5

Yes indeed! In theory as long as the wavelet is orthogonal, the sum of the squares of all the coefficients should be equal to the energy of the signal. In practice, one should be careful that: the decomposition is not "expansive", i.e. the number of samples and of coefficients is the same. wavelet filter coefficients are not re-scaled, as happens in some ...


3

Sure. You can can just integrate in the time domain from $0$ to $T$ since the area outside $[0, T]$ is 0. Please note that you still must integrate from $-\infty$ to $+\infty$ in the frequency domain since finite support in the time domain implies infinite support in the frequency domain (and vice versa). Things are different if the function is periodic.


3

I don't think you will find a reference for this. Your are simply stating that "integrating over a whole bunch of zeros results in 0". In other words, if $$x(t) = 0, x\not\in [0,T]$$ then $$ \int_{-\infty}^{+\infty}x(t) dt = \int_{-\infty}^{0}x(t) dt + \int_{0}^{T}x(t) dt + \int_{T}^{+\infty}x(t)dt = \int_{0}^{T}x(t) dt $$ since $$ \int_{-\infty}^{0}x(t) dt ...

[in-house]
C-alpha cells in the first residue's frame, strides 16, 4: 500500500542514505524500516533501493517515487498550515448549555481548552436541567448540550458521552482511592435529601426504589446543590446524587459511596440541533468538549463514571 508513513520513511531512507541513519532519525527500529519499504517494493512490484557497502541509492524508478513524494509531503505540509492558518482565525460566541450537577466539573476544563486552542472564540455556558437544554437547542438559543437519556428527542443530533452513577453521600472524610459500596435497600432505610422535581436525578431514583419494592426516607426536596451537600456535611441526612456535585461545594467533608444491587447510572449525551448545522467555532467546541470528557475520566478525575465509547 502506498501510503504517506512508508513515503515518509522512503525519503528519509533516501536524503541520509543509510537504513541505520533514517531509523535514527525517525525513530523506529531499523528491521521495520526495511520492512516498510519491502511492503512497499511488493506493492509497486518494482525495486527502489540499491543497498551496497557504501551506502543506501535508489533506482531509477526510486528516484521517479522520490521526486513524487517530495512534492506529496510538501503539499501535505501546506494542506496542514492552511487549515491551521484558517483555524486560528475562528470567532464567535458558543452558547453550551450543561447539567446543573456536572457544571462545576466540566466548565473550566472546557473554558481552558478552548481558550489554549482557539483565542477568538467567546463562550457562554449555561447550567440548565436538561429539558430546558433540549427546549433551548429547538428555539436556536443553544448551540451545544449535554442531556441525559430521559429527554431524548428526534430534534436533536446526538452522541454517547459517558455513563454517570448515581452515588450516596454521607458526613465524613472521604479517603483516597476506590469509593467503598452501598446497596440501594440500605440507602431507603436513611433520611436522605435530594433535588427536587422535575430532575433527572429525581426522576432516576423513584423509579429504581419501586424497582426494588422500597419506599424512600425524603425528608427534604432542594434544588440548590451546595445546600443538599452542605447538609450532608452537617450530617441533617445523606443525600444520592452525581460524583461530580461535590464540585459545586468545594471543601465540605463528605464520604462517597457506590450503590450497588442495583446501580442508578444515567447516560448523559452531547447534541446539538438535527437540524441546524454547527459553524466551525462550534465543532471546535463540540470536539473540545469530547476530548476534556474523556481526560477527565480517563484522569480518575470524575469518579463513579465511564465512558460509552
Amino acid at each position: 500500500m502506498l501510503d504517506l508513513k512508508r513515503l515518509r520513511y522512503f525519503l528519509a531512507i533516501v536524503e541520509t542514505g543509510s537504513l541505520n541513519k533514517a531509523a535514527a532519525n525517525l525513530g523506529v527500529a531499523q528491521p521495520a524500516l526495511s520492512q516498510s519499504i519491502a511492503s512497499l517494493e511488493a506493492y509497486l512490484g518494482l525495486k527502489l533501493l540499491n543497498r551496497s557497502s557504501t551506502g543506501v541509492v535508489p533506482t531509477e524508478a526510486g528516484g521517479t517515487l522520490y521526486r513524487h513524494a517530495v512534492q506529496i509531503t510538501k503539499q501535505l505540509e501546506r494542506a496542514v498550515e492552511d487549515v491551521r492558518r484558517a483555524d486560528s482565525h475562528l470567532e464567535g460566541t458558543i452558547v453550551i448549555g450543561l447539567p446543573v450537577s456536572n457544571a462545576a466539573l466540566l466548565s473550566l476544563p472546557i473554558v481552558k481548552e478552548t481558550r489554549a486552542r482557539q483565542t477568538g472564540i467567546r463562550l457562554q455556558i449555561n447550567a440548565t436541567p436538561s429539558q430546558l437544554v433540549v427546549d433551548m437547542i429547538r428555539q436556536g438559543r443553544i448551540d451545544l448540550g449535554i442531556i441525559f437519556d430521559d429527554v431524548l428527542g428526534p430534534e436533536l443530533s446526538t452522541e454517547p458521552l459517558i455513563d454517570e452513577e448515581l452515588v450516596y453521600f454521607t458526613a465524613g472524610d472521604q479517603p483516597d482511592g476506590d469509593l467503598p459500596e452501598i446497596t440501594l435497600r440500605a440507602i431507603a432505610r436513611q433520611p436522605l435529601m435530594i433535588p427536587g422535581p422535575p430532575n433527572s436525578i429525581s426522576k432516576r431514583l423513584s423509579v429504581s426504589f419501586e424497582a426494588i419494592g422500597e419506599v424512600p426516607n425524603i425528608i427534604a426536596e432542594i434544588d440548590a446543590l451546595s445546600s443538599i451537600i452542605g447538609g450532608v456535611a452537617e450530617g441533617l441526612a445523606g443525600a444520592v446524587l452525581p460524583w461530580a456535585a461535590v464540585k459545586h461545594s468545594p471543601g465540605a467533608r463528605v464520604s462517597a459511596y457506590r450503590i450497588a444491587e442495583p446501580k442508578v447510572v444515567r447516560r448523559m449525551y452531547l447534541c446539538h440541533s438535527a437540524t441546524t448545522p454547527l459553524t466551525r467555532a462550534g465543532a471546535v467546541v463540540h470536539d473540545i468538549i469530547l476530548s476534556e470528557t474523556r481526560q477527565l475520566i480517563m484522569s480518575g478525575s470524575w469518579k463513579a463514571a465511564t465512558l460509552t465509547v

2

Your first steps seem OK to me. Even if I'd put absolute values in the time domain as well (for generality), if the first three integrals exist, the fourth is valid. Integration is linear. The weak point resides in the reverse inference. The equality of energy integrals does not mean that the integrands are related. For one, PDSs are real and positive ...


2

There is, unfortunately, no simple way of getting to where you want to from what you have. As Marcus Muller's comment says, the convolutions and correlations that are associated with the DFT (FFT if you like) are cyclic or periodic whereas the autocorrelation that you seek is the linear or aperiodic autocorrelation, and it is difficult to derive the latter ...


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